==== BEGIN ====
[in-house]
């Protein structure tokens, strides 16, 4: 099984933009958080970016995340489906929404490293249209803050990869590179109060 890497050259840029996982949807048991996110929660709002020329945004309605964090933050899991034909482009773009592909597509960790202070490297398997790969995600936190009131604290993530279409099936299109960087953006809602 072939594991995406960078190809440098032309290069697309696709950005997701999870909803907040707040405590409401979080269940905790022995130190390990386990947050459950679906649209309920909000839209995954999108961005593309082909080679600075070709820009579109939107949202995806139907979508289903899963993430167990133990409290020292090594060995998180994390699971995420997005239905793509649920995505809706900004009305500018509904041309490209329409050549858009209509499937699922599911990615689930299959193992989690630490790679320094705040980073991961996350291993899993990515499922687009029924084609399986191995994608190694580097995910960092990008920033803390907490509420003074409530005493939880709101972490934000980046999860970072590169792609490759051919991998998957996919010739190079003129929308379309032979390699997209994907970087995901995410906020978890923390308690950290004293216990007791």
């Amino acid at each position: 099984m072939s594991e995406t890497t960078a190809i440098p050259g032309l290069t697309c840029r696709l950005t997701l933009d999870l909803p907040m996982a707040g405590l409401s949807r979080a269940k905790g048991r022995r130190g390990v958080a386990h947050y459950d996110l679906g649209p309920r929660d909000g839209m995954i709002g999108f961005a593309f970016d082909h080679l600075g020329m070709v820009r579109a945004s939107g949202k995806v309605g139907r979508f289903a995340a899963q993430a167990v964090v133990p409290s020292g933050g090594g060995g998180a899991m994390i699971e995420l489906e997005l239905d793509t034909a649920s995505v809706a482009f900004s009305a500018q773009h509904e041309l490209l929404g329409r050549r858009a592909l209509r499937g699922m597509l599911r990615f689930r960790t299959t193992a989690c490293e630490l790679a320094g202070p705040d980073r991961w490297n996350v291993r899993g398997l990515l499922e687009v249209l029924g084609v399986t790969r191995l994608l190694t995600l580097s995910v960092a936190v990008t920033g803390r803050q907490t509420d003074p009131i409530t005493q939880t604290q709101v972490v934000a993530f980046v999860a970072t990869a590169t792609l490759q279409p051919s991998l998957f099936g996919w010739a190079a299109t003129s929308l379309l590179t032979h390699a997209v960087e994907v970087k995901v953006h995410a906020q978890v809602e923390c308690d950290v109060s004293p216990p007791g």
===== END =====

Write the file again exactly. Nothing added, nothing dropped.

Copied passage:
[in-house]
């Protein structure tokens, strides 16, 4: 099984933009958080970016995340489906929404490293249209803050990869590179109060 890497050259840029996982949807048991996110929660709002020329945004309605964090933050899991034909482009773009592909597509960790202070490297398997790969995600936190009131604290993530279409099936299109960087953006809602 072939594991995406960078190809440098032309290069697309696709950005997701999870909803907040707040405590409401979080269940905790022995130190390990386990947050459950679906649209309920909000839209995954999108961005593309082909080679600075070709820009579109939107949202995806139907979508289903899963993430167990133990409290020292090594060995998180994390699971995420997005239905793509649920995505809706900004009305500018509904041309490209329409050549858009209509499937699922599911990615689930299959193992989690630490790679320094705040980073991961996350291993899993990515499922687009029924084609399986191995994608190694580097995910960092990008920033803390907490509420003074409530005493939880709101972490934000980046999860970072590169792609490759051919991998998957996919010739190079003129929308379309032979390699997209994907970087995901995410906020978890923390308690950290004293216990007791």
């Amino acid at each position: 099984m072939s594991e995406t890497t960078a190809i440098p050259g032309l290069t697309c840029r696709l950005t997701l933009d999870l909803p907040m996982a707040g405590l409401s949807r979080a269940k905790g048991r022995r130190g390990v958080a386990h947050y459950d996110l679906g649209p309920r929660d909000g839209m995954i709002g999108f961005a593309f970016d082909h080679l600075g020329m070709v820009r579109a945004s939107g949202k995806v309605g139907r979508f289903a995340a899963q993430a167990v964090v133990p409290s020292g933050g090594g060995g998180a899991m994390i699971e995420l489906e997005l239905d793509t034909a649920s995505v809706a482009f900004s009305a500018q773009h509904e041309l490209l929404g329409r050549r858009a592909l209509r499937g699922m597509l599911r990615f689930r960790t299959t193992a989690c490293e630490l790679a320094g202070p705040d980073r991961w490297n996350v291993r899993g398997l990515l499922e687009v249209l029924g084609v399986t790969r191995l994608l190694t995600l580097s995910v960092a936190v990008t920033g803390r803050q907490t509420d003074p009131i409530t005493q939880t604290q709101v972490v934000a993530f980046v999860a970072t990869a590169t792609l490759q279409p051919s991998l998957f099936g996919w010739a190079a299109t003129s929308l379309l590179t032979h390699a997209v960087e994907v970087k995901v953006h995410a906020q978890v809602e923390c308690d950290v109060s004293p216990p007791g």